The top four seeded flags in the East division galloped into the Sweet Sixteen over the course of the week, with three outright routs. Maryland found more love than hate, beating up on New Hampshire 25-6, while favorites Rhode Island and DC each ran up a score of 27-4 against Connecticut and Virginia, respectively. The only real contest was in 5th-seed Delaware's contest with 4th-seed Mass, with the Bay State coming out on top by a slim 17-14 margin.
There was even less suspense in the South division, none of the matchups were even close. Third-seed Texas destroyed North Carolina with a unanimous 26-0, setting up another red, white, and blue showdown for second-seed Puerto Rico, which disposed of Arkansas 24-2.
Elsewhere in the South, third-seed South Carolina beat up on Alabama, 22-4. This sets up an interesting showdown with fifth-seed Tennessee, which blew by the pelicans of Louisiana with a decisive 21-5 vote.
Second round drubbings continued in the North and West divisions, with only the contests between fourth and fifth seeds conjuring up anything like suspense. Third seed Indiana led the onslaught against hapless Nebraska with a punishing 25-1 score. First seed Wyoming's 24-2 rout of Michigan and Ohio's 22-4 runup on Montana represent a combined referendum of 71-7 against the last three seal-on-blue flags left in the tourney.
Missouri's bears stayed within reach of Iowa's eagle, but could never quite close the margin; the fourth-seed horizontal tricolor state eventually fell to the Hawkeye State, 15-11.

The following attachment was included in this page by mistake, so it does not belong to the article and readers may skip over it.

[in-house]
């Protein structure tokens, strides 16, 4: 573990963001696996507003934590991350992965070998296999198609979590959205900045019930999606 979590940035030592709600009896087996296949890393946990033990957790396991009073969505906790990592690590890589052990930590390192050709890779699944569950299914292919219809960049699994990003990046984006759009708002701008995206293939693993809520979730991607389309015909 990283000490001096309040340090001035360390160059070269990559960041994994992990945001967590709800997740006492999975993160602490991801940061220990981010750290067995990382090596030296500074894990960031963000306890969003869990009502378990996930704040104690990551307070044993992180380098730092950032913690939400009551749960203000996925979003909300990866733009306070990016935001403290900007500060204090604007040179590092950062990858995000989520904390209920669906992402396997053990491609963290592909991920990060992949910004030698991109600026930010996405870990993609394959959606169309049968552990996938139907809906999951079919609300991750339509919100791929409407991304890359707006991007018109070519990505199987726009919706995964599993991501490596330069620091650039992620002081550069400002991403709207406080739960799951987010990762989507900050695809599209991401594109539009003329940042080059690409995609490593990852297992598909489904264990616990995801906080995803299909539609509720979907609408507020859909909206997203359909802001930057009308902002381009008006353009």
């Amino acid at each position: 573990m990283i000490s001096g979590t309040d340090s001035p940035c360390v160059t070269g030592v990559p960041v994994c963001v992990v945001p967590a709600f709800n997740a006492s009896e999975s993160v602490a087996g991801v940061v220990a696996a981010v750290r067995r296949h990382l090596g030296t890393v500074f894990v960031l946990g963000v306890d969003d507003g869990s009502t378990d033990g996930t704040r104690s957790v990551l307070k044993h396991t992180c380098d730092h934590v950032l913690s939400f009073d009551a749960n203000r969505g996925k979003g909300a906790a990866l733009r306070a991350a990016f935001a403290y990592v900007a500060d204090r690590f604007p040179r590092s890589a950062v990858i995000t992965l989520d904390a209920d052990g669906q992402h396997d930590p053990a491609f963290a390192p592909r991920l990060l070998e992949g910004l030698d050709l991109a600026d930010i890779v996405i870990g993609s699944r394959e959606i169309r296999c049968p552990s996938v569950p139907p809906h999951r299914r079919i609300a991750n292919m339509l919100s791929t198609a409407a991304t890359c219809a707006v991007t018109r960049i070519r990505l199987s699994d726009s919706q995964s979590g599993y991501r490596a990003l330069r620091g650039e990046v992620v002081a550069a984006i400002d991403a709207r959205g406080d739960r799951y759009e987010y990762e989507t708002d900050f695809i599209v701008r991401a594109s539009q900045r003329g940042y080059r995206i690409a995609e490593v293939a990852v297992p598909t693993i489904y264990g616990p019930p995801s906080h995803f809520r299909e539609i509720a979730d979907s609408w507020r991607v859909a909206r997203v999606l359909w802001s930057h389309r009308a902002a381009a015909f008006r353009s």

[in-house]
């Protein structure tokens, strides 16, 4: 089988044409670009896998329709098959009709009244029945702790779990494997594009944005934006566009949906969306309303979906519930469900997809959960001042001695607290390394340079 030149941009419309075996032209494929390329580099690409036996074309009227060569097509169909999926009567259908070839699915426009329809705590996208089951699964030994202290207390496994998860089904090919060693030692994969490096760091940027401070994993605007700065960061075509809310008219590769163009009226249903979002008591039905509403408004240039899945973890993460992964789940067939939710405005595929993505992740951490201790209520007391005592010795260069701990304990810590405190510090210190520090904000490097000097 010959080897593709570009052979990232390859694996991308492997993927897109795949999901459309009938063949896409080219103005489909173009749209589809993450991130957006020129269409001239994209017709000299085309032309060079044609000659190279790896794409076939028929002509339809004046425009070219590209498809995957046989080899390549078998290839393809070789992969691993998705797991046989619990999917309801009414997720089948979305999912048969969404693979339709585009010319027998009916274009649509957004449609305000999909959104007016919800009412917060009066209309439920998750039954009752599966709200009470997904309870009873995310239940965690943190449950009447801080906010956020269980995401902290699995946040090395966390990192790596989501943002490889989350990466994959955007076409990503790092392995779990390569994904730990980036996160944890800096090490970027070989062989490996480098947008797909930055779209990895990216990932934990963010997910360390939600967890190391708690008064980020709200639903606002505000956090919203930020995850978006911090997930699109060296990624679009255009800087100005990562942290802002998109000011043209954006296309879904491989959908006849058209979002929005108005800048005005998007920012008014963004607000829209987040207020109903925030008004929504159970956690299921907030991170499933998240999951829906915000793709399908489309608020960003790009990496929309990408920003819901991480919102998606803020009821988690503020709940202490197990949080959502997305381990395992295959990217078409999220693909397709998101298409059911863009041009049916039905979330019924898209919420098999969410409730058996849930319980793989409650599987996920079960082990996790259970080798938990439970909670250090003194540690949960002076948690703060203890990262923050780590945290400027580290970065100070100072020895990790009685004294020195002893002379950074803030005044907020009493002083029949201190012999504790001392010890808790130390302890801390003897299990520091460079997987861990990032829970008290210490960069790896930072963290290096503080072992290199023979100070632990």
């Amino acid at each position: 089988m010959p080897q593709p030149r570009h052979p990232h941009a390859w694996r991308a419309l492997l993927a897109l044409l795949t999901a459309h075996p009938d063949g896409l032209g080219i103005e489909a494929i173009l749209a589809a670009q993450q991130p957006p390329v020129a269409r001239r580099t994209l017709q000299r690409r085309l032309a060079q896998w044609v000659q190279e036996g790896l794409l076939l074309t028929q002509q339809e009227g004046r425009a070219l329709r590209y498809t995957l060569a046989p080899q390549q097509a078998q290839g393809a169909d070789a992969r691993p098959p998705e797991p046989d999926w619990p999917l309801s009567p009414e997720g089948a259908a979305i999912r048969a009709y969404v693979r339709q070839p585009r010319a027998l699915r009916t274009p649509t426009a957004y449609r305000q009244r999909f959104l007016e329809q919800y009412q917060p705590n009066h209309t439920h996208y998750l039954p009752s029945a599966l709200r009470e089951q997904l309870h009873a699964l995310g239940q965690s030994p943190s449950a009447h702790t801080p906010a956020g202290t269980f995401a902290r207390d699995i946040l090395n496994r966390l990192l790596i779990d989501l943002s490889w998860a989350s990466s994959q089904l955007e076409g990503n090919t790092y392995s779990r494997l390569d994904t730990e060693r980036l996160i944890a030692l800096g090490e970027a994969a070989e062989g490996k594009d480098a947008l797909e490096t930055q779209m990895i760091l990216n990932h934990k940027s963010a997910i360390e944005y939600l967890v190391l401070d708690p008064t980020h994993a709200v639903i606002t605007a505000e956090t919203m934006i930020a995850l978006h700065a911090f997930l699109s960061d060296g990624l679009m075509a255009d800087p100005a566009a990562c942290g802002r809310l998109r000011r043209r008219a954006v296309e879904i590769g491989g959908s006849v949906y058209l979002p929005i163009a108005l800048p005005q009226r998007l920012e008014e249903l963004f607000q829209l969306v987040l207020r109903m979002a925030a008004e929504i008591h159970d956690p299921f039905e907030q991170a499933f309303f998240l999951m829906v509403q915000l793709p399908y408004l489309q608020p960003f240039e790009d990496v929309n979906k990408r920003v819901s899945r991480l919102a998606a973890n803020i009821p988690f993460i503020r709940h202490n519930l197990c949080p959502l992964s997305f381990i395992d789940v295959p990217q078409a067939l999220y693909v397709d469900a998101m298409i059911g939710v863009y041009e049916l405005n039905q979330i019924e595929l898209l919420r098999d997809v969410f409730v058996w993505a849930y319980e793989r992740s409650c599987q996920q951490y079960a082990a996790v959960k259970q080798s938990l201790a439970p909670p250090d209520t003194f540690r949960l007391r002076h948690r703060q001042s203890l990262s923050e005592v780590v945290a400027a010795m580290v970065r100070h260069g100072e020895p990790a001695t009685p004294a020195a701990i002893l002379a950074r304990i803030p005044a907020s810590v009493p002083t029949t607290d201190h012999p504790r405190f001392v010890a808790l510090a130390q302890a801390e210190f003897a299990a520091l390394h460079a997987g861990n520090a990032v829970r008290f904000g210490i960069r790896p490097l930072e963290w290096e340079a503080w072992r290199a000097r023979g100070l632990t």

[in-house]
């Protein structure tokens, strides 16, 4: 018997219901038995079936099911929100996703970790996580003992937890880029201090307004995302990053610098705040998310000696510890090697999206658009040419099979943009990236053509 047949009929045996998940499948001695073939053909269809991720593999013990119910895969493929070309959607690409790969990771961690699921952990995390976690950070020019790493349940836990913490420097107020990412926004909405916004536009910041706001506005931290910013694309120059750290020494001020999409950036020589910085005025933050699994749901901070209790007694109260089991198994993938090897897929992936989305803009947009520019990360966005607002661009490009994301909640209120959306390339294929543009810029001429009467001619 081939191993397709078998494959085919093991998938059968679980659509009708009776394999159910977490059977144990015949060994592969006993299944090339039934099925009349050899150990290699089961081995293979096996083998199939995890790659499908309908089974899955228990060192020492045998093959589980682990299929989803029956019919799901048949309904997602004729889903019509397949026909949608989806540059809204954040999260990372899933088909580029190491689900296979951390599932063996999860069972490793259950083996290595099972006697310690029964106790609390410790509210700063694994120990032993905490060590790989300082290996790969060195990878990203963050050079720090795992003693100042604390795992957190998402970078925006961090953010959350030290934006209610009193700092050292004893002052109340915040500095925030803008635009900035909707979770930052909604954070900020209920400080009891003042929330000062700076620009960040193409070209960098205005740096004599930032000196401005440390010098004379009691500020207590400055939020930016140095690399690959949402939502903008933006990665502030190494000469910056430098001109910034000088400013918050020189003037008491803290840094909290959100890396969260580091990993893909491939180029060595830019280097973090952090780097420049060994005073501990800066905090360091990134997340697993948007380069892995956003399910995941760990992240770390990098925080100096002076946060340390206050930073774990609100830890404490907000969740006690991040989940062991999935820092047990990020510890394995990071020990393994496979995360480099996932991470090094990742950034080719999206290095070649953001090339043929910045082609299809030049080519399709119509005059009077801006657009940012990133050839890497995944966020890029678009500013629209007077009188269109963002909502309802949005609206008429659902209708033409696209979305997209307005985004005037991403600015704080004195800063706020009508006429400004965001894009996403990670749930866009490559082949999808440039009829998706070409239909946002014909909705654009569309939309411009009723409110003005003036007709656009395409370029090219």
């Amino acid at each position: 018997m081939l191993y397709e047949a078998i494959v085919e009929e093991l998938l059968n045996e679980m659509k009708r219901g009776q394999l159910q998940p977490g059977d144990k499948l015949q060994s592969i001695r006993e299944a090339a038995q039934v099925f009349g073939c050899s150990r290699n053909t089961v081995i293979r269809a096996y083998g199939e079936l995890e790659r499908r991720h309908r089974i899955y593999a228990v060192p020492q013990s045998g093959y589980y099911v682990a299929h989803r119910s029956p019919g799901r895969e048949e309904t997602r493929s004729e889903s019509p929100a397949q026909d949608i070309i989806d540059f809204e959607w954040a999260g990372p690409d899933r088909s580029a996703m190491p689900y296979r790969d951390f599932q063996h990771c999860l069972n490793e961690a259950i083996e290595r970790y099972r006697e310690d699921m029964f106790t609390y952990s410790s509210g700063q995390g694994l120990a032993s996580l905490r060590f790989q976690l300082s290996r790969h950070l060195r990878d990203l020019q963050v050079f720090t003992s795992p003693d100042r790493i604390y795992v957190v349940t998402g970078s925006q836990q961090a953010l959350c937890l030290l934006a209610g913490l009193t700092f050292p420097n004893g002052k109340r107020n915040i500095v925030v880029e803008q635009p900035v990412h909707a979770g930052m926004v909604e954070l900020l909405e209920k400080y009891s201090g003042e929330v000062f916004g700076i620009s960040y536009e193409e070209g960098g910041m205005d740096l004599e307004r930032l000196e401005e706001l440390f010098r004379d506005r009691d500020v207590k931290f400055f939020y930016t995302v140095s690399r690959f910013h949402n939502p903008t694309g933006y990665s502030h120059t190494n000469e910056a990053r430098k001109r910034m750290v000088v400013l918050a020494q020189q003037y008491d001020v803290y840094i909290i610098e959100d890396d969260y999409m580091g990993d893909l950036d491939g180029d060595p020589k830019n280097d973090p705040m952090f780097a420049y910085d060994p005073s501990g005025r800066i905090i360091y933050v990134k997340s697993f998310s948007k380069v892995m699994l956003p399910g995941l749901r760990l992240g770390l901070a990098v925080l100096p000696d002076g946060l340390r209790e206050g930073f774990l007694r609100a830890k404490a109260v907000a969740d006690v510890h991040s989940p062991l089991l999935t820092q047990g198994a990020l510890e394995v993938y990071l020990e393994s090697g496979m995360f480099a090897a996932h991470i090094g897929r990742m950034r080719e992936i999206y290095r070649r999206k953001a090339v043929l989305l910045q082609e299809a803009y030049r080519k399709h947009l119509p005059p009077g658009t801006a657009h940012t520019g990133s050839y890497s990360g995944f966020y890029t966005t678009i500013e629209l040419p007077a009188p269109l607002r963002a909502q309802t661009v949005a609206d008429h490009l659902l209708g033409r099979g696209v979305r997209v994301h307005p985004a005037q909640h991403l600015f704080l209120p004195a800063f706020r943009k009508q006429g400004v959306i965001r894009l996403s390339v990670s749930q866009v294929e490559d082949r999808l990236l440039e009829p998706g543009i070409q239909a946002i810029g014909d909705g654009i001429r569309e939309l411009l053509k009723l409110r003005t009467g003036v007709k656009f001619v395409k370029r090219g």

The first and second seeds in the powerful West division announced their presence with authority, with #1 Alaska trampling on the Northern Marianas 25-1 and #2 New Mexico mounting a decisive 21-5 victory over popular California; by all appearences, California's flag is the first that a large number of voters feel genuinely sorry to see leaving the contest.
Things were a little more interesting in the middle rungs, where sixth seed Colorado kept it respectable, garnering nine votes to put up against Arizona's seventeen. Washington and Hawaii, meanwhile, were too close to call until the final bell; when the smoke cleared, Hawaii's banner emerged on top, 15-11. The West semifinals will therefore feature contests among the four most recent states to join the American Union -- although not by any means, however, the four most recent flag designs. Action resumes Thursday!